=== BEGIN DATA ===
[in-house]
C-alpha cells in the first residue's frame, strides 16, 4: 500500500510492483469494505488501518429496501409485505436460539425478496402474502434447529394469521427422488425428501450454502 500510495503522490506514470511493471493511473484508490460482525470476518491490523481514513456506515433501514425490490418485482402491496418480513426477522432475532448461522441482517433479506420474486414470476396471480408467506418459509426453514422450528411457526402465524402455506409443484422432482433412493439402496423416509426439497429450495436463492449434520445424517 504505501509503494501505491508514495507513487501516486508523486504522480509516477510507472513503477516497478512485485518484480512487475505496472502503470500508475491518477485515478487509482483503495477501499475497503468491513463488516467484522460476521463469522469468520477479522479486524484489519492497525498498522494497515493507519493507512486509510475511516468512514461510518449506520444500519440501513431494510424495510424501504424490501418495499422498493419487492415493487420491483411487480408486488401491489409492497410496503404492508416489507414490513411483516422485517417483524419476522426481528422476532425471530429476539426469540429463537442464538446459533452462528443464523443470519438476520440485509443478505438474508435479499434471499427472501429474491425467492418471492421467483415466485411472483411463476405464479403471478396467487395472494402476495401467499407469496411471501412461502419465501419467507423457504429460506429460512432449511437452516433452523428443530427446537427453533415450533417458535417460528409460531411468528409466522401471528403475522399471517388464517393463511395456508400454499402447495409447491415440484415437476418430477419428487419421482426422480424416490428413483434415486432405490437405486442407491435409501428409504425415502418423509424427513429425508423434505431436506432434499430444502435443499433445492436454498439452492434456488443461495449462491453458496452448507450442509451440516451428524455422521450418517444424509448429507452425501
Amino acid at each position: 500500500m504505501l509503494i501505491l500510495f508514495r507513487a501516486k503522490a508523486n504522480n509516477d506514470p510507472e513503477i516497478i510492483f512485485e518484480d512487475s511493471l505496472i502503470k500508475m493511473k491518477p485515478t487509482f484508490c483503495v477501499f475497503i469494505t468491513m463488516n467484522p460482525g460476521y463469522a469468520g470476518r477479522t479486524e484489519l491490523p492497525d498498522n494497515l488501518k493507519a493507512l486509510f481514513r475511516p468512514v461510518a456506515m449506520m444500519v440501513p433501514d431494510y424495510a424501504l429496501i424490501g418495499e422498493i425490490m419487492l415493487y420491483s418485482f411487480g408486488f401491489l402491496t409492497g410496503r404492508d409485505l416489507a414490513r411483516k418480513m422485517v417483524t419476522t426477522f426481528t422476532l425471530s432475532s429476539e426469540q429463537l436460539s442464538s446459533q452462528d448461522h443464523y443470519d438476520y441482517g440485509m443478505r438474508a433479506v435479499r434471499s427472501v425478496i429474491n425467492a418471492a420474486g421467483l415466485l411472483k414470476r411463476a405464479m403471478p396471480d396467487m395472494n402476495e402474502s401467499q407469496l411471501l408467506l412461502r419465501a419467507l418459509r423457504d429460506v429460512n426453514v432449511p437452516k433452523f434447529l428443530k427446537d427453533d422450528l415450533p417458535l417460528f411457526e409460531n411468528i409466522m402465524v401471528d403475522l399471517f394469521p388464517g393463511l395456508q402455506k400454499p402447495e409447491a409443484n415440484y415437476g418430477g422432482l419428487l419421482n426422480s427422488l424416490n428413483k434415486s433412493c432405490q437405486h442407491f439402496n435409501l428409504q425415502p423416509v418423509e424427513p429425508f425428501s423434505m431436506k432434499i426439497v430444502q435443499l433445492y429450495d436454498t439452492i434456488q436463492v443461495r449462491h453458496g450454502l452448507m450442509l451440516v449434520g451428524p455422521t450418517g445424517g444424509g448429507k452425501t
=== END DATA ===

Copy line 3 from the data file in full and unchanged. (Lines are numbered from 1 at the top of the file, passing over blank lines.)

Amino acid at each position: 500500500m504505501l509503494i501505491l500510495f508514495r507513487a501516486k503522490a508523486n504522480n509516477d506514470p510507472e513503477i516497478i510492483f512485485e518484480d512487475s511493471l505496472i502503470k500508475m493511473k491518477p485515478t487509482f484508490c483503495v477501499f475497503i469494505t468491513m463488516n467484522p460482525g460476521y463469522a469468520g470476518r477479522t479486524e484489519l491490523p492497525d498498522n494497515l488501518k493507519a493507512l486509510f481514513r475511516p468512514v461510518a456506515m449506520m444500519v440501513p433501514d431494510y424495510a424501504l429496501i424490501g418495499e422498493i425490490m419487492l415493487y420491483s418485482f411487480g408486488f401491489l402491496t409492497g410496503r404492508d409485505l416489507a414490513r411483516k418480513m422485517v417483524t419476522t426477522f426481528t422476532l425471530s432475532s429476539e426469540q429463537l436460539s442464538s446459533q452462528d448461522h443464523y443470519d438476520y441482517g440485509m443478505r438474508a433479506v435479499r434471499s427472501v425478496i429474491n425467492a418471492a420474486g421467483l415466485l411472483k414470476r411463476a405464479m403471478p396471480d396467487m395472494n402476495e402474502s401467499q407469496l411471501l408467506l412461502r419465501a419467507l418459509r423457504d429460506v429460512n426453514v432449511p437452516k433452523f434447529l428443530k427446537d427453533d422450528l415450533p417458535l417460528f411457526e409460531n411468528i409466522m402465524v401471528d403475522l399471517f394469521p388464517g393463511l395456508q402455506k400454499p402447495e409447491a409443484n415440484y415437476g418430477g422432482l419428487l419421482n426422480s427422488l424416490n428413483k434415486s433412493c432405490q437405486h442407491f439402496n435409501l428409504q425415502p423416509v418423509e424427513p429425508f425428501s423434505m431436506k432434499i426439497v430444502q435443499l433445492y429450495d436454498t439452492i434456488q436463492v443461495r449462491h453458496g450454502l452448507m450442509l451440516v449434520g451428524p455422521t450418517g445424517g444424509g448429507k452425501t